32. 32. Currently, as indicated by a survey of neuroscience doctoral students receiving CBN support, our combined neuroscience-oriented graduate programs have approximately doubled the proportion of under-represented minorities compared to the nationwide average across neuroscience-oriented degree programs (reported by the Association of Neuroscience Degree Programs) and they are also above the national average in women enrollees. Establishment of a neuroscience graduate degree at GSU will further enhance our ability to attract talented under-represented minority and women undergraduates into our program rather than to other out of state universities that have already established interdepartmental neuroscience graduate programs, as well as improve mentoring and networking by linking them together in a single program. In this way, establishment of a unified neuroscience M.S./Ph.D.program will have a dual role in enhancing the recruitment of under-represented minorities into GSU as graduate students, while also improving the training of science majors at the undergraduate level. 14. Degree inscription Indicate the degree inscription which will be placed on the student's diploma upon her/his completion of this program of study. Be sure to include the CIP code for the program. The degrees given will be M.S. and Ph.D. in Neuroscience, CIP code 30.2401 Neuroscience. A program that focuses on the interdisciplinary scientific study of the molecular, structural, physiological, cognitive, and behavioral aspects of the brain and nervous system. It includes instruction in molecular and cellular neuroscience, brain science, anatomy and physiology of the central nervous system, molecular and biochemical bases of information processing, behavioral neuroscience, biology of neuropsychiatric disorders, and applications to the clinical sciences and biomedical engineering. 15. Fiscal and Enrollment Impact, and Estimated Budget. Complete the following pages to indicate the expected EFT and head count student enrollment, estimated expenditures, and projected revenues for the first three years of the program. Include both the redirection of existing resources and anticipated or requested new resources. Institutional commitment of funds should be consistent with the centrality and level of priority that are assigned to the program in the proposal. Second and third-year estimates should be in constant dollars--do not allow for inflationary adjustments or anticipated pay increases. Include a budget narrative that is descriptive of significant line items and the specific redirection of resources envisioned. Budget narrative The Budget is derived almost entirely from a redirection of existing resources. No new resources are required to start the Program. In what follows, we explain the significant line items and how we will redirect resources to fund the proposed Ph.D. program. We provide an explanation for each section. 32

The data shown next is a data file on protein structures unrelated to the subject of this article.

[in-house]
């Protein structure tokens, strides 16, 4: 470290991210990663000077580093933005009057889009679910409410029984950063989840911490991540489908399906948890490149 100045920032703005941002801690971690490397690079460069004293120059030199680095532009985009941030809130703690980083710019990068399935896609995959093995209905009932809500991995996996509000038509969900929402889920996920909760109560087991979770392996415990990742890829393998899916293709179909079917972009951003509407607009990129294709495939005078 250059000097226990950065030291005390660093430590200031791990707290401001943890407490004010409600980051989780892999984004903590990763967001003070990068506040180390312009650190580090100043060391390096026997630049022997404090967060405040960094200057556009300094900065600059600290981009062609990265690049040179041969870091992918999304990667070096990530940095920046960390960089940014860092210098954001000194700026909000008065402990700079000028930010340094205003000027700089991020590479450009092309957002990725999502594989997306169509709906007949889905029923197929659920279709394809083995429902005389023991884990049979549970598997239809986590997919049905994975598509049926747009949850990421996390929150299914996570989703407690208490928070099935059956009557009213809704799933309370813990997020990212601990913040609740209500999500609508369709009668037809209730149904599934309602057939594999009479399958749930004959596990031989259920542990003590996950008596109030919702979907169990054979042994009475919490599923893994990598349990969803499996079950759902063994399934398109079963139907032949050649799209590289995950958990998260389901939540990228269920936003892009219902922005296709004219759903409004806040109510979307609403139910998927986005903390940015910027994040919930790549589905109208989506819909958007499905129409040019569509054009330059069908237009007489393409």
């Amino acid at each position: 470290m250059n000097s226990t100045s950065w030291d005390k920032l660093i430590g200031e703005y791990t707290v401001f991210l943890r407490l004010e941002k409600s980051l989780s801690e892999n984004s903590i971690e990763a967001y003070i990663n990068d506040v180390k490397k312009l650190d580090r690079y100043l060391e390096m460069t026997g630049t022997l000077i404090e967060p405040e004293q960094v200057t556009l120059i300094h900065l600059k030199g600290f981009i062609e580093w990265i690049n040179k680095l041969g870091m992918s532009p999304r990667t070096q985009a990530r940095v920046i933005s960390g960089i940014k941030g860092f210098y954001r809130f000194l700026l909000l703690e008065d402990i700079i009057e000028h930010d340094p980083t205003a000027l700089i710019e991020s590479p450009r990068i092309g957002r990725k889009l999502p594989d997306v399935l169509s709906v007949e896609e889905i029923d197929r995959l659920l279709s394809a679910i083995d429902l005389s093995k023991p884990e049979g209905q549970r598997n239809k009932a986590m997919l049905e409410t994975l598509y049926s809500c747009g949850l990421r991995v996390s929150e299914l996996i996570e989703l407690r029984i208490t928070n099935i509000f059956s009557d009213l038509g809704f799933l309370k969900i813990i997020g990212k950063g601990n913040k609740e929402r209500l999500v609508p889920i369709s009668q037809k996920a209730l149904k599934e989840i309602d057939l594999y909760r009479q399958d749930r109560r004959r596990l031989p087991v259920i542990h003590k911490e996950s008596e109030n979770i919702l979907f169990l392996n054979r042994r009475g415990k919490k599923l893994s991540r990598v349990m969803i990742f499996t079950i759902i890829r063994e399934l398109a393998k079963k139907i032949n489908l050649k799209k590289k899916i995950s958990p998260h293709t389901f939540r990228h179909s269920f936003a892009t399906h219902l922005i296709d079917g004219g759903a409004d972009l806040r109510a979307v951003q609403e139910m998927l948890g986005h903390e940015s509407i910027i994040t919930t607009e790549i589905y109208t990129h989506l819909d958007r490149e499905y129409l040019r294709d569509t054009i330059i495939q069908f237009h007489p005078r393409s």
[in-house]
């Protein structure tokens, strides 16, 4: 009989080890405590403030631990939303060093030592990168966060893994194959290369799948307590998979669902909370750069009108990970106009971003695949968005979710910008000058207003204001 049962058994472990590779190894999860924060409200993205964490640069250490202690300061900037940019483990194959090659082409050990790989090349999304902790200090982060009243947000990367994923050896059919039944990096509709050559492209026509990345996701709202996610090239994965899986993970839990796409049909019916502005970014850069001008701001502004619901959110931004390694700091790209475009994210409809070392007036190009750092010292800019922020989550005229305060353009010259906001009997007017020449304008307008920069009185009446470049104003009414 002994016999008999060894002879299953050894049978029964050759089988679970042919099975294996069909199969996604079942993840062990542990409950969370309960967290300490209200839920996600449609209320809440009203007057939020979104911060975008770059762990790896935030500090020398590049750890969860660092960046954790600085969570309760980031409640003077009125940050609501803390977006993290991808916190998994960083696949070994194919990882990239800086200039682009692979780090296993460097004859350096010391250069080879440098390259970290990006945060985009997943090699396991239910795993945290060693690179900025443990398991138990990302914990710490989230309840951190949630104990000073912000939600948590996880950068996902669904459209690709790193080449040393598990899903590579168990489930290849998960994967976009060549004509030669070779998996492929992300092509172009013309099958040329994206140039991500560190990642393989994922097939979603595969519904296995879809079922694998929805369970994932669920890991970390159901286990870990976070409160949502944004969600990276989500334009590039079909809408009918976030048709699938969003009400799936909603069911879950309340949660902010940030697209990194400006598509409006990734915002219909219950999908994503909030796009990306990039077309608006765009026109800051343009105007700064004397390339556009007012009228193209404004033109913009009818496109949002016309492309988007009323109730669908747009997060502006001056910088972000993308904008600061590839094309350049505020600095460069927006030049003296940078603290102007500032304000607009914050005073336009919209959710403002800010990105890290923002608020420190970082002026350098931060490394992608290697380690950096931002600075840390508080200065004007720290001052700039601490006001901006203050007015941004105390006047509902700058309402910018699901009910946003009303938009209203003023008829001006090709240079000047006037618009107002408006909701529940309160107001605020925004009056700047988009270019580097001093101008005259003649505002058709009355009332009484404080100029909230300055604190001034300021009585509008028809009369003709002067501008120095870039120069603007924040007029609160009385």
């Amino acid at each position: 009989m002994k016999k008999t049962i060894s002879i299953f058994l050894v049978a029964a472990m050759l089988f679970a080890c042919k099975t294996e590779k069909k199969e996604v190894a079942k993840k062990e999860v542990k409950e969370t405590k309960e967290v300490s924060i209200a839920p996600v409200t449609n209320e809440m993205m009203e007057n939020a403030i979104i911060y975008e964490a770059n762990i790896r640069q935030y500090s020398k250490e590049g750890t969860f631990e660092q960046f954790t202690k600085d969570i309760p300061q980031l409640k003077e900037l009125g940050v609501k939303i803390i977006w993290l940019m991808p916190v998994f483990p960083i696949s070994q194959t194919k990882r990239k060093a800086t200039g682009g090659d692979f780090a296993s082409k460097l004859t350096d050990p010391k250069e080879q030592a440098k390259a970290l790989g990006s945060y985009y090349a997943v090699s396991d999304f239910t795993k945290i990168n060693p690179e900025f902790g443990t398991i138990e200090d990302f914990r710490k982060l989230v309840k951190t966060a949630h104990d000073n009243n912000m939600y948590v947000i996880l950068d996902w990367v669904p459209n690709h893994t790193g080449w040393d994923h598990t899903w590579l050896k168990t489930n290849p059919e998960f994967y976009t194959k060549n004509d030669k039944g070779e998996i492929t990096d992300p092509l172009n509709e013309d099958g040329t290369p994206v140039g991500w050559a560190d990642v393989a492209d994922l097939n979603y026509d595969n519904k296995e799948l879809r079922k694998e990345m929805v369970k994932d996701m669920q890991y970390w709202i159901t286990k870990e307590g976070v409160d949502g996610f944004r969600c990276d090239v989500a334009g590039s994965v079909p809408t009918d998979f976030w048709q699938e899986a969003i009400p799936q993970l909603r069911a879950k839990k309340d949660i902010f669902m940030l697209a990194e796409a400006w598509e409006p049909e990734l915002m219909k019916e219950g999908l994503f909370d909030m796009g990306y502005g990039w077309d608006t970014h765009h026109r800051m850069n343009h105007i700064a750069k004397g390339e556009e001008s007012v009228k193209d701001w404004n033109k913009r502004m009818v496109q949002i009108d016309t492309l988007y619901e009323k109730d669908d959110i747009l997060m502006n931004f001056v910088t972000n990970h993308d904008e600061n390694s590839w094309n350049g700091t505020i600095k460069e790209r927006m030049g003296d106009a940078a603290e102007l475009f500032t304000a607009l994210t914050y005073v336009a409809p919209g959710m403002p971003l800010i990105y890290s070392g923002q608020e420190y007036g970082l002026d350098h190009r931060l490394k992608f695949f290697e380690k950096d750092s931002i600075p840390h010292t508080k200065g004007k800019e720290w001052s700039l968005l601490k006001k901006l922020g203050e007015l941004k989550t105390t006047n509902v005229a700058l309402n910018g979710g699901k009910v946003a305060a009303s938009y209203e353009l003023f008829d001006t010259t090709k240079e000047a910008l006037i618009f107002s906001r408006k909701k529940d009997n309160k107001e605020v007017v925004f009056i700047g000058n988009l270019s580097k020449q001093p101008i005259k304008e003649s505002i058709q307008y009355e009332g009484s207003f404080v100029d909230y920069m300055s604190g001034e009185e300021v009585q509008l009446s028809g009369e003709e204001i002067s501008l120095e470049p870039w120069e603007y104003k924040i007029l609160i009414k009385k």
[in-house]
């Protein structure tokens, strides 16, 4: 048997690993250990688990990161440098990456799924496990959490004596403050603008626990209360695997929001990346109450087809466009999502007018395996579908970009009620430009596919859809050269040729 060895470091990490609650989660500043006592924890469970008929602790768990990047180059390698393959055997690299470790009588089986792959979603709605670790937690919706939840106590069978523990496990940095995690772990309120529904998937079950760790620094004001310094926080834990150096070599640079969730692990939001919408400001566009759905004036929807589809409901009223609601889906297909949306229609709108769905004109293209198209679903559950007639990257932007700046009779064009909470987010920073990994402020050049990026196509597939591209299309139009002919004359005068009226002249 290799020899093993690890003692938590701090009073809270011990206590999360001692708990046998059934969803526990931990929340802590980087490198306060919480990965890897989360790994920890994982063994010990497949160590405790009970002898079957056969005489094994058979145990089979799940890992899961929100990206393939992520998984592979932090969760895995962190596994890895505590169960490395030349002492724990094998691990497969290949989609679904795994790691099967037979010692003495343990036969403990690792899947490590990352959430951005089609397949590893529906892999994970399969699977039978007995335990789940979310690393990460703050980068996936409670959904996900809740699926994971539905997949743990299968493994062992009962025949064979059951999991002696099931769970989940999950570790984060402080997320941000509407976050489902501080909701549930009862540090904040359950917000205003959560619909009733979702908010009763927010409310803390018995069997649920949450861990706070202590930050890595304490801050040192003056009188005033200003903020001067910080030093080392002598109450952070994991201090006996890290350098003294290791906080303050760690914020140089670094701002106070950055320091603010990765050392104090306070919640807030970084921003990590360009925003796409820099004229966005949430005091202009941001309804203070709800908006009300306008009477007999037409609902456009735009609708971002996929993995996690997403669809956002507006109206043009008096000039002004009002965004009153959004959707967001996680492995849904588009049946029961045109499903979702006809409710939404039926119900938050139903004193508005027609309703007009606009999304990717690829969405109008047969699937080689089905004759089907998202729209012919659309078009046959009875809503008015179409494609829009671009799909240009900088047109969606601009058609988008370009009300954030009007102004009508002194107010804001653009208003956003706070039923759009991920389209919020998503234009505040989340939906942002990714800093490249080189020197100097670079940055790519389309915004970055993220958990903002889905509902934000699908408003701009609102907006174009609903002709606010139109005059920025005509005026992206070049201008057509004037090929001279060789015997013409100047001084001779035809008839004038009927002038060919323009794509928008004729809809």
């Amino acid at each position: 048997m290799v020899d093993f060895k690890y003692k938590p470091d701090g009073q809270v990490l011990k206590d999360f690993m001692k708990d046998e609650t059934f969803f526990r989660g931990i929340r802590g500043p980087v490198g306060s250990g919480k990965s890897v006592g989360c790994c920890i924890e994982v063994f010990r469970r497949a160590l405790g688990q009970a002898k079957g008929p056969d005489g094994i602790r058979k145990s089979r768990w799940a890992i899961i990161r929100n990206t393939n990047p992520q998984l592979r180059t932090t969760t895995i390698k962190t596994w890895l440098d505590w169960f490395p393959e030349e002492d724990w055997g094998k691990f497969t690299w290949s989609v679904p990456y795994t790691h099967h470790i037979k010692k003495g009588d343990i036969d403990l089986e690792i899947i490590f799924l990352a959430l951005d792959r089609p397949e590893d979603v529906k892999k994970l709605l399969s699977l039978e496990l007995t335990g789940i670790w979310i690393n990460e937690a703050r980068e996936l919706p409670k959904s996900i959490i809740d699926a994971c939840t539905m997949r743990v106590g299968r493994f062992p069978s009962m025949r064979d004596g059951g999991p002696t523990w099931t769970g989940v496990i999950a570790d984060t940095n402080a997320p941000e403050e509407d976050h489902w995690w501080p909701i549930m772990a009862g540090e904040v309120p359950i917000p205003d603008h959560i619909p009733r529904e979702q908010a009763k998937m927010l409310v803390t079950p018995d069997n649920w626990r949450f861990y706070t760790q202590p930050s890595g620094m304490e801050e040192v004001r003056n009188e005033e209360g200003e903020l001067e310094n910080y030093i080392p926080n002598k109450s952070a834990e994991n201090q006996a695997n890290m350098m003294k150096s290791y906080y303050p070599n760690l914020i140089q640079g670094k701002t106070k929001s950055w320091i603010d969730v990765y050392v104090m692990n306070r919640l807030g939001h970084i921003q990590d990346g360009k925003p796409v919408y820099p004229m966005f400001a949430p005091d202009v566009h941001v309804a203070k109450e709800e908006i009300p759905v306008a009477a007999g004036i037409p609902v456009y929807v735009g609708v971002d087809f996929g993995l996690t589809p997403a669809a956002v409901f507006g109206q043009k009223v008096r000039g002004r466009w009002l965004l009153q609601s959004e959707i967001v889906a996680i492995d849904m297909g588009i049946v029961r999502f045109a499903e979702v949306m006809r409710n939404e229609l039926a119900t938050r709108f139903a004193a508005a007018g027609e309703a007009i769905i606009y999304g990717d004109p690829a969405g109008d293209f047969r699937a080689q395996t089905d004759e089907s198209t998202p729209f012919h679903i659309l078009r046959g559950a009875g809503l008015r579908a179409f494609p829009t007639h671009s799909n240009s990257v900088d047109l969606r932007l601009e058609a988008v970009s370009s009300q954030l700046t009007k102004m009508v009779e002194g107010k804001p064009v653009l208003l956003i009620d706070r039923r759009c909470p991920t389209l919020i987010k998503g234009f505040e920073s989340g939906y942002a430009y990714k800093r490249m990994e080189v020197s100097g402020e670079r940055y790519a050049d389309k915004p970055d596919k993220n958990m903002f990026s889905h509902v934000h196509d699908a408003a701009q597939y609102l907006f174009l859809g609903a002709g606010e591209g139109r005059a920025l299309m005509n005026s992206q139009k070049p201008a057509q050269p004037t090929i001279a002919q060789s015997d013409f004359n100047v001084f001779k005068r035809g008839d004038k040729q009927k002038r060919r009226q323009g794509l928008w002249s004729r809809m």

33. 33. I. Enrollment projections A. Student Majors: Our projections of 5 M.S. and 40 Ph.D. students migrating from existing programs and 5 students entering GSU as M.S. students in the 1st year are based on data from Fall semester enrollments in the Biology and Psychology neuroscience- related concentrations during the last 3 years. In all cases, the number of M.S. degrees will be tightly linked to the number of Ph.D. students as the M.S./Ph.D. in Neuroscience will require Ph.D. students to earn their M.S. degree during their Program of Study. Calculations for future years include estimated completion dates for the M.S. of 3 years and the Ph.D. of 5 years, and a gradual shift of incoming students away from those recruited from other programs (primarily Biology, Psychology, Physics) at GSU to those recruited from outside the University. By the end of year 3, we anticipate having 65 Neuroscience graduate students that will be mentored by 14 core Neuroscience Institute faculty and 41 associate faculty. Based on current faculty-to-student ratios in neuroscience laboratories at GSU, we anticipate an average of 3 students per core faculty member with the balance of students being mentored by associate faculty. B. Credit Hours: Each student will take at least 36 credit hours per year; however, those fully supported by assistantships in the department will register for at least 18 hours fall and spring semester and at least 15 hours summer semester (total = at least 51 credit hours per year). Fifty fully-supported students in the first year will generate 2550 graduate credit hours, 52 students in the second year will generate 2652 graduate hours, and 65 students in the third year will generate 3315 graduate hours. Students may accumulate more than 90 credit hours in their programs (the minimum amount of credit hours required to complete the degree) because it is common for a student to take more research hours than the minimum requirement. Accordingly, a four to six year time-to- degree time frame for full time students is reasonable. C. Degrees Awarded: It is anticipated that some students will complete the M.S./Ph.D. program before the end of the third year. Most of our students at the inception of the Program will come from existing doctoral programs (primarily Biology and Psychology) and some will have completed most of their Program of Study in their previous department before transferring to the M.S./Ph.D. in Neuroscience. 33

×